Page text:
Are schools ready to open or are children being used as guinea pigs? Two sides of the debate

Plans to start gradually reopening schools have proved controversial, with unions challenging the government over its target for some classes tor return on 1 June.

Schools have been told to prepare for early year settings, Reception, Year 1 and Year 6 to return to the classroom in smaller sizes from the start of next month, and to start reintroducing more face-to-face lessons for Year 10 and Year 12 students.

All primary school students would also be back in school for a month before summer under the government’s goal – advice one headteachers union has told its members to ignore as it is not “realistic”.

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The Independent spoke to Steve Chalke, the founder of the Oasis trust – an academy trust with around 50 schools in England – and Alex Rawlings, the headteacher of Quarry Bank Primary School in the West Midlands, about their differing views on plans to get children back to school as the country faces the coronavirus pandemic.

1. Are you planning on reopening your school(s) on 1 June? Do you support these plans?

Steve Chalke: “Yes. But it is an important thing to say that some won’t be reopening at all, because they never shut. I think that has been lost in this conversation. Many of our schools have stayed open throughout to care for and work with the children of key workers and those who are most vulnerable. What we will be doing on 1 June in scaling up what we are doing a little bit.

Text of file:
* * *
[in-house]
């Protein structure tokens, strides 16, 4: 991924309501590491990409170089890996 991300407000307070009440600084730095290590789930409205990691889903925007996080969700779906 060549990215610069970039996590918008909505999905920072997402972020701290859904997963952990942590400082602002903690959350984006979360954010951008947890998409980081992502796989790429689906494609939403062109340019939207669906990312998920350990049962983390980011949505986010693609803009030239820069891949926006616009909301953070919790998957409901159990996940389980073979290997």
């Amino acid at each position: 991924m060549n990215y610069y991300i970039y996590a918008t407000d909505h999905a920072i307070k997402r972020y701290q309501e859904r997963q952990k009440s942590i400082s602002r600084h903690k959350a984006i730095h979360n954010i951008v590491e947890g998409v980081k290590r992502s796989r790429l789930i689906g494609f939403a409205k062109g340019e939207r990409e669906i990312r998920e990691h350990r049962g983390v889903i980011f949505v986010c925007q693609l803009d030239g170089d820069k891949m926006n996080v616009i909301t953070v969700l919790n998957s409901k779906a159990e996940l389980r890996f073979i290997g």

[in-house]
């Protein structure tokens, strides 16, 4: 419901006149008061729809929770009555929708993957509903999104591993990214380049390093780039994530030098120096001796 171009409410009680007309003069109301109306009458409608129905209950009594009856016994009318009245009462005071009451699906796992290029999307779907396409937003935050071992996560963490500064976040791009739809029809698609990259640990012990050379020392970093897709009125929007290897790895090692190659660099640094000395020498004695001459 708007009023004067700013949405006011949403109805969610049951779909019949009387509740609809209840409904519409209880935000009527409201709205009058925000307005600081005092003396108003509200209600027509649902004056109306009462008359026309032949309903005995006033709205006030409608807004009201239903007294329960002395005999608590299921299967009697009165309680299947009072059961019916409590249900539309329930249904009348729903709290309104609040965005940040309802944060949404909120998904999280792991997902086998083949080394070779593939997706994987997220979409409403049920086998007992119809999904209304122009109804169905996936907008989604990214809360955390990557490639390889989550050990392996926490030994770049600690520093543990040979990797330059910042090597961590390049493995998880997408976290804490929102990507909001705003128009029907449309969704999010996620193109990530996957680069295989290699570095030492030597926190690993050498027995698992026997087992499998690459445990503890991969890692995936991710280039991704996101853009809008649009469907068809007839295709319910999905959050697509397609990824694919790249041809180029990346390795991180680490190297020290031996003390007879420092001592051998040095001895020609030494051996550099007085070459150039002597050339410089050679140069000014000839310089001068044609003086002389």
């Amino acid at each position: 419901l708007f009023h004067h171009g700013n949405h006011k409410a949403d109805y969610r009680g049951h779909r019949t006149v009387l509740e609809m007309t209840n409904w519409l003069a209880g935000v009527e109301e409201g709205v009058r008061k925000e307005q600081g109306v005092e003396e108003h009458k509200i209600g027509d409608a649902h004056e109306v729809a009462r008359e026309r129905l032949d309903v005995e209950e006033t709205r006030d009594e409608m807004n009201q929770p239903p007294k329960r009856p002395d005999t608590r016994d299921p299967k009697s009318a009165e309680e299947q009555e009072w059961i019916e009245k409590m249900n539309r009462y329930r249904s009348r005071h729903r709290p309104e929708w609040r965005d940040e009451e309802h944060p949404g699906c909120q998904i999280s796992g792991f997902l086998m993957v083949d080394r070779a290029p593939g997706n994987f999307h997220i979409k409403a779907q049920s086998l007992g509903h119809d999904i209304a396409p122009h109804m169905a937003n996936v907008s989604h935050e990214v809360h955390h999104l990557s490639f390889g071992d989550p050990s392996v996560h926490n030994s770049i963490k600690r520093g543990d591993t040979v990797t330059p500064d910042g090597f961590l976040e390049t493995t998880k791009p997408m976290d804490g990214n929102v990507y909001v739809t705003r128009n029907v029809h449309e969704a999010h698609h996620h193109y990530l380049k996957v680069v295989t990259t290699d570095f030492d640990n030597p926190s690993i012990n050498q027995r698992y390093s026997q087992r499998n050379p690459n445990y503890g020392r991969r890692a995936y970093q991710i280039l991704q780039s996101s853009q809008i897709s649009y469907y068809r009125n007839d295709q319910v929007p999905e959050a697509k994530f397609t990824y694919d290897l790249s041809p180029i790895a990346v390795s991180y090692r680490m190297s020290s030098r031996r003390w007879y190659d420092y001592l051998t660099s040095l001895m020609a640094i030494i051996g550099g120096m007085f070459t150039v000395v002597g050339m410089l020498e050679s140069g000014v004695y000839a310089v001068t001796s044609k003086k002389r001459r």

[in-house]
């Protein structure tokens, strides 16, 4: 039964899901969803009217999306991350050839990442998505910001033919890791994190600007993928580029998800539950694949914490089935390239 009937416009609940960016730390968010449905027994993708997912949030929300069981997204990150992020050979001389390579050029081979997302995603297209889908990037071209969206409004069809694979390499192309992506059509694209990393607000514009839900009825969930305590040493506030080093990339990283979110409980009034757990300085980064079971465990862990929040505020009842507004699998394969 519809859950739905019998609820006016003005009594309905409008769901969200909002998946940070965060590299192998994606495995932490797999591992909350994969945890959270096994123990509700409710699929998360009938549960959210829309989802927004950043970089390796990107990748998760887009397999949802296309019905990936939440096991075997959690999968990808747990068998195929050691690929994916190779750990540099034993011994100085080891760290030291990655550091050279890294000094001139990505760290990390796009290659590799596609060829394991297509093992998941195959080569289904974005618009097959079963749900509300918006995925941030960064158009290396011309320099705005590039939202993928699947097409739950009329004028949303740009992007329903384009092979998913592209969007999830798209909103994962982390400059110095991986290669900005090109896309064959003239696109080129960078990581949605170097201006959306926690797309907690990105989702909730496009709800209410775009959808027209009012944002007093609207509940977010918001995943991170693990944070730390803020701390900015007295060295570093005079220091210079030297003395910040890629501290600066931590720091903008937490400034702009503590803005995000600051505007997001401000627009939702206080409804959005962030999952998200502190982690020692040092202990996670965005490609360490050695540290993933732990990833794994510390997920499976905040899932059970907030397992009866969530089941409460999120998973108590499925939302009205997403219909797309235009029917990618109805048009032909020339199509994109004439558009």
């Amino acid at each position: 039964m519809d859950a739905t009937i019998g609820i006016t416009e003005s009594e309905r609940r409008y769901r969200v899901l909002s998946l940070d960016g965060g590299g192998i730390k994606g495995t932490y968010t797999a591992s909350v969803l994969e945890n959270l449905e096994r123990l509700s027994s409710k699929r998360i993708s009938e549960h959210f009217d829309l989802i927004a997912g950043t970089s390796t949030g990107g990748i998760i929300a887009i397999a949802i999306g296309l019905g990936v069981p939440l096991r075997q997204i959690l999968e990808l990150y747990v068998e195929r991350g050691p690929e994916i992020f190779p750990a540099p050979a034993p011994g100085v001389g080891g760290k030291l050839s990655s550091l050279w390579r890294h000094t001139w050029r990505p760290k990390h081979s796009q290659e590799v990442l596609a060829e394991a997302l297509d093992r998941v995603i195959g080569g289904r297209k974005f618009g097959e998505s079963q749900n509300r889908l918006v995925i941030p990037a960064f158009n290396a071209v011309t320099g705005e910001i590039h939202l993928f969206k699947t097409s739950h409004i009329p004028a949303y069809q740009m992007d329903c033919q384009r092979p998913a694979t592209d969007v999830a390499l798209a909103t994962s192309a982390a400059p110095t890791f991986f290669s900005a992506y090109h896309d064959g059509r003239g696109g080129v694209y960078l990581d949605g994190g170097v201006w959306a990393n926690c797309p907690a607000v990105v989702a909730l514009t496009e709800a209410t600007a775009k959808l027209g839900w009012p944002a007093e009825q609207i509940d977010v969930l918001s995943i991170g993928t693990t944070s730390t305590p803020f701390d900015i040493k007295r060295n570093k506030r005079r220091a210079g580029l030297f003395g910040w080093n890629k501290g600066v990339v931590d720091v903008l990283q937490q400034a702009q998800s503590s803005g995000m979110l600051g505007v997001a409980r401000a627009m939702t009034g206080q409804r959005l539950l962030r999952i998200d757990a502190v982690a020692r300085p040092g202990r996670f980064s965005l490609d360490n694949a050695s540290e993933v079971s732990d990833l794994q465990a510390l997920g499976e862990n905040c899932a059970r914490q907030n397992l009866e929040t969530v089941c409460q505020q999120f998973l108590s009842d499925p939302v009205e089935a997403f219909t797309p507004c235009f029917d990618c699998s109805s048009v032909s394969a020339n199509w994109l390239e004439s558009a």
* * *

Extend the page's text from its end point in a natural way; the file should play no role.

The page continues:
“Our plan at one school is different for the plans for each of the other schools. We have 35 primaries. The reason they are different is because we have 35 different buildings. Some are bigger, some are smaller, some have wider corridors, some have narrower corridors, and they have different size classrooms, for example.

“We are supportive of the government plans to open schools on June 1 because we are ready. Oasis is having a conversation in each locality with its school leaders, its parents, its community. We are talking with the unions and the government and that is why we are going to open on 1 June.”

Alex Rawlings: “We are planning on a phased return of school on 2 June. We will be using 1 June to prepare the classrooms and school site. Our children in Early Years will start on 2 June followed by our Year 1 and Year 6 children on 8 June. We will remain open for our key worker and vulnerable children.

“I wholeheartedly support the return to school for children, but only when we know it is safe.

“The government has not done enough to convince a lot of parents nor school leaders that it is safe to return.”

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2. What are you planning to help your school reopen to students?